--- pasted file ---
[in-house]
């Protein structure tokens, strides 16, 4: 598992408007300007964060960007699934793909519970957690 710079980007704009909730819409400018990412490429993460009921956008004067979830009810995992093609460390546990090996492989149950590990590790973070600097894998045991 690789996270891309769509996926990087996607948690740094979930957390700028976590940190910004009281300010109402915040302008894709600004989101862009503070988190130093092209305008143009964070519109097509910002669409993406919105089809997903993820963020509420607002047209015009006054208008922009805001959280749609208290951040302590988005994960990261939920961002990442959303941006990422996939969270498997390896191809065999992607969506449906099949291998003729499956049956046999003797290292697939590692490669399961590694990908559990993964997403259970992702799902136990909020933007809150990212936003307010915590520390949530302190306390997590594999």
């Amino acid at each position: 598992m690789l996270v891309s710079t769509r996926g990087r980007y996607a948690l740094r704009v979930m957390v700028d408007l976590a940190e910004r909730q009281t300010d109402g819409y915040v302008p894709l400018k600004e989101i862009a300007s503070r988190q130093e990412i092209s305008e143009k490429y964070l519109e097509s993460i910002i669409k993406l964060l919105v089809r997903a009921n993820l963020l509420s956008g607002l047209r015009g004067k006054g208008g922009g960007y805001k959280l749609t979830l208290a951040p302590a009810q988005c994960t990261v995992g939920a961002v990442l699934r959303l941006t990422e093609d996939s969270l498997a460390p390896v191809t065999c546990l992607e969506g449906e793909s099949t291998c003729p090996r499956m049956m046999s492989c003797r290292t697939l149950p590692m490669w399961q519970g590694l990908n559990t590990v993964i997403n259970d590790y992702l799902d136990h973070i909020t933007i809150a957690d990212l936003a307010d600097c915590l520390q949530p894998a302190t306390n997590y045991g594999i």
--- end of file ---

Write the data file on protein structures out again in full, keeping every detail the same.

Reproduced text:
[in-house]
């Protein structure tokens, strides 16, 4: 598992408007300007964060960007699934793909519970957690 710079980007704009909730819409400018990412490429993460009921956008004067979830009810995992093609460390546990090996492989149950590990590790973070600097894998045991 690789996270891309769509996926990087996607948690740094979930957390700028976590940190910004009281300010109402915040302008894709600004989101862009503070988190130093092209305008143009964070519109097509910002669409993406919105089809997903993820963020509420607002047209015009006054208008922009805001959280749609208290951040302590988005994960990261939920961002990442959303941006990422996939969270498997390896191809065999992607969506449906099949291998003729499956049956046999003797290292697939590692490669399961590694990908559990993964997403259970992702799902136990909020933007809150990212936003307010915590520390949530302190306390997590594999």
């Amino acid at each position: 598992m690789l996270v891309s710079t769509r996926g990087r980007y996607a948690l740094r704009v979930m957390v700028d408007l976590a940190e910004r909730q009281t300010d109402g819409y915040v302008p894709l400018k600004e989101i862009a300007s503070r988190q130093e990412i092209s305008e143009k490429y964070l519109e097509s993460i910002i669409k993406l964060l919105v089809r997903a009921n993820l963020l509420s956008g607002l047209r015009g004067k006054g208008g922009g960007y805001k959280l749609t979830l208290a951040p302590a009810q988005c994960t990261v995992g939920a961002v990442l699934r959303l941006t990422e093609d996939s969270l498997a460390p390896v191809t065999c546990l992607e969506g449906e793909s099949t291998c003729p090996r499956m049956m046999s492989c003797r290292t697939l149950p590692m490669w399961q519970g590694l990908n559990t590990v993964i997403n259970d590790y992702l799902d136990h973070i909020t933007i809150a957690d990212l936003a307010d600097c915590l520390q949530p894998a302190t306390n997590y045991g594999i």